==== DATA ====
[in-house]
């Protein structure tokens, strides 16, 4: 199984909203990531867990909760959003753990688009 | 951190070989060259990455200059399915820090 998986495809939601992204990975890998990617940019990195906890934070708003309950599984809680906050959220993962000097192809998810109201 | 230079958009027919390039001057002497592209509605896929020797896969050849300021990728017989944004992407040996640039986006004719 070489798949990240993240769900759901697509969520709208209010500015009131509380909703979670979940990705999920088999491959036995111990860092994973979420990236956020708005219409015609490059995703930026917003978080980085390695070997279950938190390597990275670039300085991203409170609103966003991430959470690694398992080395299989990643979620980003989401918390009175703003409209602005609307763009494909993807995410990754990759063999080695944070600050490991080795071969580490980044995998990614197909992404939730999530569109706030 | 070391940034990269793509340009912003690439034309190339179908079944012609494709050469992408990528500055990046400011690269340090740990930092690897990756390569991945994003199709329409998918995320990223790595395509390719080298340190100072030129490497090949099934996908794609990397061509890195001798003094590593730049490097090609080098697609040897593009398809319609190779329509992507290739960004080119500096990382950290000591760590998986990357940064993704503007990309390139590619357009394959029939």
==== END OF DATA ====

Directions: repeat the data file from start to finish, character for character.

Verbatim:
[in-house]
């Protein structure tokens, strides 16, 4: 199984909203990531867990909760959003753990688009 | 951190070989060259990455200059399915820090 998986495809939601992204990975890998990617940019990195906890934070708003309950599984809680906050959220993962000097192809998810109201 | 230079958009027919390039001057002497592209509605896929020797896969050849300021990728017989944004992407040996640039986006004719 070489798949990240993240769900759901697509969520709208209010500015009131509380909703979670979940990705999920088999491959036995111990860092994973979420990236956020708005219409015609490059995703930026917003978080980085390695070997279950938190390597990275670039300085991203409170609103966003991430959470690694398992080395299989990643979620980003989401918390009175703003409209602005609307763009494909993807995410990754990759063999080695944070600050490991080795071969580490980044995998990614197909992404939730999530569109706030 | 070391940034990269793509340009912003690439034309190339179908079944012609494709050469992408990528500055990046400011690269340090740990930092690897990756390569991945994003199709329409998918995320990223790595395509390719080298340190100072030129490497090949099934996908794609990397061509890195001798003094590593730049490097090609080098697609040897593009398809319609190779329509992507290739960004080119500096990382950290000591760590998986990357940064993704503007990309390139590619357009394959029939």